Her name is Elaha | columns


She is a medical student at Kabul University. In the video, which was widely shared on social media this week, she cries as she describes being forced to marry the Taliban’s interior ministry spokesman six months ago. “(He) hit me a lot. He raped me every night.” She tried to escape and was turned back at the border and locked in an apartment by the Taliban. “These may be my last words. He will kill me, but it is better to die once than every time.” In the video, she says she fears being stoned to death for being an infidel and asks to be saved.

On Wednesday, a day after the video surfaced, Afghanistan’s Taliban-controlled Supreme Court announced she had been arrested and “will soon be sentenced under Sharia law.” No one may tarnish the Mujahideen’s name or defame the Islamic Emirate of Afghanistan and the 20 years of Holy Jihad.” No mention of a trial.

For his part, the former ministry spokesman tweeted Wednesday that he had divorced Elaha because she had “a belief problem.” It is reported that he has been fired from his public office as Speaker, but no reason has been given and no new post has been announced.

It’s hardly a secret that the Taliban have turned back the clock for women in Afghanistan. Since the takeover, women have been banned from going to school and working, and have to cover themselves literally except for their eyes when out in public. There have been reports from Amnesty International and activists of rising numbers of forced marriages and rapes. In a way, there’s nothing really new or unusual about Elaha’s story.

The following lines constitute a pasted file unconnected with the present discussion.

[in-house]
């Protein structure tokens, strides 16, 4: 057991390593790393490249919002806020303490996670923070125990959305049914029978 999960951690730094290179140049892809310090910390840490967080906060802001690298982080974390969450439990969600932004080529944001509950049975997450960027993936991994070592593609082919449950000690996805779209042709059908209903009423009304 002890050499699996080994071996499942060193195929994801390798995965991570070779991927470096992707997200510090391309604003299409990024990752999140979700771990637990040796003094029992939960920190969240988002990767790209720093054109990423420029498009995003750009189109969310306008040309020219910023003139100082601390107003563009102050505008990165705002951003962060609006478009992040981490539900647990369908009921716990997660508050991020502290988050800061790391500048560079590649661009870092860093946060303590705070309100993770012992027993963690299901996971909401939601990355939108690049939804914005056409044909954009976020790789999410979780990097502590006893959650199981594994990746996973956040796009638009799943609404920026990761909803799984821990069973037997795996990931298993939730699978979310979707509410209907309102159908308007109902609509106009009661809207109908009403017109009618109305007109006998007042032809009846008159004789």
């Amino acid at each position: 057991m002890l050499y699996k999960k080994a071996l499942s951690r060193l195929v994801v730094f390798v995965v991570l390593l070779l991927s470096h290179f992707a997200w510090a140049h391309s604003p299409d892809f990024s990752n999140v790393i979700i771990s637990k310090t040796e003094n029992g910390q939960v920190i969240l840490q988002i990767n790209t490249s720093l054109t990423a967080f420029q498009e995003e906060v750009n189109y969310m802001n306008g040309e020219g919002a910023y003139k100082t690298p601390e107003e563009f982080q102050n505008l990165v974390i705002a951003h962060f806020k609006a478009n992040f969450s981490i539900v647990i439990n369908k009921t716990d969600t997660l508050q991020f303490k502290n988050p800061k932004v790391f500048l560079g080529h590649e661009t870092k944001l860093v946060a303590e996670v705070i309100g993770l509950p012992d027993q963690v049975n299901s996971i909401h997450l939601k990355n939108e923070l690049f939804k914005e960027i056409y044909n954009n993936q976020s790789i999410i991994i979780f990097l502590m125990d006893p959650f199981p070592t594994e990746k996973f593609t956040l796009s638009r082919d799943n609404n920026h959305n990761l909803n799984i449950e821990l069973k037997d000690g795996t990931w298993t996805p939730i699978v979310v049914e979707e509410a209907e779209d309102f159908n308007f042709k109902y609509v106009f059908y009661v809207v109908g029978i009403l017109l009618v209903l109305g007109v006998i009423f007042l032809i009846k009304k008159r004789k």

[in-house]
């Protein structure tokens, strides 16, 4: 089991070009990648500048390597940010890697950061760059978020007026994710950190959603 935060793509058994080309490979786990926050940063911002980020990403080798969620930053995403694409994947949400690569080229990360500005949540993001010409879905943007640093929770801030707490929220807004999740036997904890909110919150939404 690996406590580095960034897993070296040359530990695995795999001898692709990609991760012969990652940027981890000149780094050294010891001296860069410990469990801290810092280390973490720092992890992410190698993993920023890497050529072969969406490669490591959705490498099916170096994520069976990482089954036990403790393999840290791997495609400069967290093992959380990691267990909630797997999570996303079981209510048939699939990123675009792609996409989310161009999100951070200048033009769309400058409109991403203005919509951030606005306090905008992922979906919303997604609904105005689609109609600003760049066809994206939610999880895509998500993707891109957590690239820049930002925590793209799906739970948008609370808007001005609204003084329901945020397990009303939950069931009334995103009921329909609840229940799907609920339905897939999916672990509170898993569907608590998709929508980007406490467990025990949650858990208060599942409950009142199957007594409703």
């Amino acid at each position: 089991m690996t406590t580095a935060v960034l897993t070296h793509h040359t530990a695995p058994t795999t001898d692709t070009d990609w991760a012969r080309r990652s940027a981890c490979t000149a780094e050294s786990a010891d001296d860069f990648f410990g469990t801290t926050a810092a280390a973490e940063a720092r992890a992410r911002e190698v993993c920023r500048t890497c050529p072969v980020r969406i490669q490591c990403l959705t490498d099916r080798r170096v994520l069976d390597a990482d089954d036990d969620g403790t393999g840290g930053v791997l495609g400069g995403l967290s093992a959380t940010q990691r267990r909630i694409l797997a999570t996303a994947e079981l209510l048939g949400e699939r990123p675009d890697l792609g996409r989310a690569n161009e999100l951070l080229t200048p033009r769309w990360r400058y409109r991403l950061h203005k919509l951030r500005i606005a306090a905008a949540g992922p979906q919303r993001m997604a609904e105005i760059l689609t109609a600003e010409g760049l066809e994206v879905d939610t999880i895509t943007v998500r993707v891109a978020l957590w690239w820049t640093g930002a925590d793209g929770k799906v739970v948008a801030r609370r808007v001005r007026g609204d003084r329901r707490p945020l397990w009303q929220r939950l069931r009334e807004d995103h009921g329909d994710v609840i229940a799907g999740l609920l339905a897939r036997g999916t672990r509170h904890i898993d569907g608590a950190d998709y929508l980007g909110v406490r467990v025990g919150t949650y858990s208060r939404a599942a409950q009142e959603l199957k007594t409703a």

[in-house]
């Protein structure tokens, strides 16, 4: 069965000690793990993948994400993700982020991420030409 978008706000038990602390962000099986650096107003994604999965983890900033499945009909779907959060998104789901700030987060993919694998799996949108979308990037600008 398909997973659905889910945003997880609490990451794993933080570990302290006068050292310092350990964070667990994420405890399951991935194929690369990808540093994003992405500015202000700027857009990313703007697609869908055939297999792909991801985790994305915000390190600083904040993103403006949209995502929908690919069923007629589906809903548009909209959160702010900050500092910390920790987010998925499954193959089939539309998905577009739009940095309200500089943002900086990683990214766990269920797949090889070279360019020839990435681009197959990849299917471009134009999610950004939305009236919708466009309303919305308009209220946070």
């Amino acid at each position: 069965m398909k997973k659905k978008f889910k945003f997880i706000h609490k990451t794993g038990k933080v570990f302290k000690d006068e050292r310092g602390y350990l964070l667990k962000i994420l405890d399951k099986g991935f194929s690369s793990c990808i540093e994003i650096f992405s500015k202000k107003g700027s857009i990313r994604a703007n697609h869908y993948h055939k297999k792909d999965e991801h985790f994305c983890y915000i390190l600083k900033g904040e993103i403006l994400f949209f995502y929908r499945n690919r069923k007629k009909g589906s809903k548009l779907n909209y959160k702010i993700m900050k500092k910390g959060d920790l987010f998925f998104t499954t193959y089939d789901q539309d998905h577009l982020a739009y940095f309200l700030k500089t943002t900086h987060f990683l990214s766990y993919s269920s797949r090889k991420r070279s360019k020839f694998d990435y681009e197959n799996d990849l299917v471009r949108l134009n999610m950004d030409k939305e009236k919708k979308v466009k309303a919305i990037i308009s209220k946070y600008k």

But it’s one thing to read reports and another to hear directly on Facebook or Twitter or WhatsApp from a real woman with a name and a horrific story. The effect is simply greater than any message.

Social media has turned Elaha into something of a star; an influencer, sure; a celebrity for 15 minutes. And a goal. There is that too.

Social media attracts attention. But can it bring salvation? Can it save a rape victim from the Taliban?

What hope does she have?

Only we. Her only hope is that the same viral media that made her an international personality will save her life, that people like you and me who have seen or heard of the video who are reading right now will raise our voices. And then what? Embarrass the Taliban? At least hold them accountable? We can raise our voices and hope they are heard. We can pressure our own government to stand up for them. This much we know: The Taliban responded on social media within 24 hours. They also tweeted. To what end?

Elaha’s plight begs the ultimate question: is social media capable of protecting those whose voice it amplifies?

We’re talking about the power of public opinion. People in Elaha’s shoes dream of attracting enough attention to transform themselves into salvation. But sometimes attention brings the wrong kind of response. This one is scary. Pray for Elaha. And raise your voice.

To learn more about Susan Estrich and to read articles by other Creators Syndicate writers and cartoonists, visit the Creators Syndicate website at www.creators.com.


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